Web Results


A defendant is a person accused of committing a crime in criminal prosecution or a person against whom some type of civil relief is being sought in a civil case. Terminology varies from one jurisdiction to another. For example, Scots law does not use the term "defendant"; the terms "accused" or "panel" are used instead in ...


Defendant definition, Law. a person, company, etc., against whom a claim or charge is brought in a court (opposed to plaintiff). See more.


Define defendant: a person or group against whom a criminal or civil action is brought : someone who is being sued or… — defendant in a sentence.


One thing no one wants to be is a defendant: that means someone sued you, which could cost you a boatload of money. Other defendants are accused of crimes, which is even worse, because you could end up in jail. Turn on any TV show about lawyers, and you'll see some of them defending the defendant, and others ...


Date, Episode, TNmS, AGB. Nationwide, Seoul, Nationwide, Seoul. 2017-01-23, 1, 11.9% (5th), 13.9% (4th), 14.5% (4th), 16.3% (4th). 2017-01-24, 2, 12.9% (4th), 15.1% (4th), 14.9% (4th), 16.1% (3rd). 2017-01-30, 3, 12.8% (4th), 15.1% (3rd), 17.3% (3rd), 18.2% (2nd). 2017-01-31, 4, 14.8% (4th), 17.8% (3rd), 18.7% (3rd) ...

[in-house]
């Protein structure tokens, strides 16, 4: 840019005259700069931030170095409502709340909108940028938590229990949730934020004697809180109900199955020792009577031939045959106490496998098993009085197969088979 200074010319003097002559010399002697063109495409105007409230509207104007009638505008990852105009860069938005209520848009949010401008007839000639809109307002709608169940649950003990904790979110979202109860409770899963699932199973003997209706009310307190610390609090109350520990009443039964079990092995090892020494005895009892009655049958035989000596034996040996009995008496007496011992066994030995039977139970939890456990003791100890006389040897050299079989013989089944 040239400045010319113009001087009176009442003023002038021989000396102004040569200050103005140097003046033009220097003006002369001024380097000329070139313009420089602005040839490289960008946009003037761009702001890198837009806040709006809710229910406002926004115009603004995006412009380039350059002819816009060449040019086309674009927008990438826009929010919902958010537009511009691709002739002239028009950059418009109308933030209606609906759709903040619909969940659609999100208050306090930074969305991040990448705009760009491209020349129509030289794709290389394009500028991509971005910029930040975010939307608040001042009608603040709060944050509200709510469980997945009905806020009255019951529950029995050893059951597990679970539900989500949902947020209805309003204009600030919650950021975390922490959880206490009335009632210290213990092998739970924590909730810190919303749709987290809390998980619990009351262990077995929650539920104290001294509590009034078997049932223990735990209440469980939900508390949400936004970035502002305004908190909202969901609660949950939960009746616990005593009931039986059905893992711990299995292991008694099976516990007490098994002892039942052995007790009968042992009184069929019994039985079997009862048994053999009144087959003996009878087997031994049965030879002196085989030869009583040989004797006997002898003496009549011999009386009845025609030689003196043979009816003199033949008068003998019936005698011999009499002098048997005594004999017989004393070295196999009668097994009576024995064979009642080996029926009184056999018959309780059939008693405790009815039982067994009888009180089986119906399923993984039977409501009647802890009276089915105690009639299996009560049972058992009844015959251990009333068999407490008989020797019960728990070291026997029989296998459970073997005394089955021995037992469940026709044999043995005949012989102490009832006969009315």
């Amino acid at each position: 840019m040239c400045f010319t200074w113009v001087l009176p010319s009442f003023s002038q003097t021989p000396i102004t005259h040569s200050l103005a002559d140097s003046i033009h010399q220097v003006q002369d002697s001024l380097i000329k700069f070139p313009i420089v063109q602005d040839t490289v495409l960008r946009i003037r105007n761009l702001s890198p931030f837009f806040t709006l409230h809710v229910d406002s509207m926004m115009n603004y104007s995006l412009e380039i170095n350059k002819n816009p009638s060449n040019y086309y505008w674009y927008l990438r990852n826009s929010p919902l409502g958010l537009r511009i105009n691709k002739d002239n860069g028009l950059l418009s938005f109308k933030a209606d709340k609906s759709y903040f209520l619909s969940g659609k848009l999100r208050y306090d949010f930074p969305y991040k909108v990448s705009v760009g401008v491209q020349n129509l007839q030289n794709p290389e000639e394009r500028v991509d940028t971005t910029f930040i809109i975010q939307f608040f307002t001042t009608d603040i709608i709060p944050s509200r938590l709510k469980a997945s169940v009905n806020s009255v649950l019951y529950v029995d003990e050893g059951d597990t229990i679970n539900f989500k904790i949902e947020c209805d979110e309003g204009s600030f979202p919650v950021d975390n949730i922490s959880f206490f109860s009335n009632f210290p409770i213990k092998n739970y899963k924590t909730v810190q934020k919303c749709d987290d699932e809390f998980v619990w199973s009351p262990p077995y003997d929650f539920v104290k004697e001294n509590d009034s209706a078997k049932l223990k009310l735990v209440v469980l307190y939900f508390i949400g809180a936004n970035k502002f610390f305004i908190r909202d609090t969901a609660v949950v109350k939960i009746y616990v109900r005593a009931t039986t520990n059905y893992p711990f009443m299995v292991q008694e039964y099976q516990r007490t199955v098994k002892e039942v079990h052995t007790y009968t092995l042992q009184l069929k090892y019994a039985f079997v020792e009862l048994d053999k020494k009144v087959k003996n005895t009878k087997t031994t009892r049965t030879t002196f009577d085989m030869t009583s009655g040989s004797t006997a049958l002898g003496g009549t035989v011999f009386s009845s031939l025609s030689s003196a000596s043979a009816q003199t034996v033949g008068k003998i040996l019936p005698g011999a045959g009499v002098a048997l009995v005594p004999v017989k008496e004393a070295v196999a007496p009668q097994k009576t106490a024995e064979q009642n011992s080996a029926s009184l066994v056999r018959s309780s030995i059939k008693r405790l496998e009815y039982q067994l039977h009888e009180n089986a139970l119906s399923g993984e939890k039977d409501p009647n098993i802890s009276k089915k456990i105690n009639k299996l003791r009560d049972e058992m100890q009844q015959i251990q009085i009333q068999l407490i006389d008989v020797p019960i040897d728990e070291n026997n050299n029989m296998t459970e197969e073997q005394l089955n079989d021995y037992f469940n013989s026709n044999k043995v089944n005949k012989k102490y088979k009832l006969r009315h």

Definition of defendant in the Legal Dictionary - by Free online English dictionary and encyclopedia. What is defendant? Meaning of defendant as a legal term. What does defendant mean in law?


defendant definition, meaning, what is defendant: a person in a law case who is accused of having done something illegal. Learn more.


The defendant is the person who must defend himself against a civil suit. A defendant may be a private person, a company, an institution or rarely, a government entity. Criminal proceedings must prove a person's guilt beyond a reasonable doubt, while civil proceedings must only find a preponderance of evidence against ...


Sep 24, 2016 ... The term "defendant" is used in both civil and criminal lawsuits. In an arbitration, the defendant is called a respondent, because he/she is responding to the claims of the claimant. An exception to the custom of having a defendant and a plaintiff for each court case is bankruptcy court. In this court there is no ...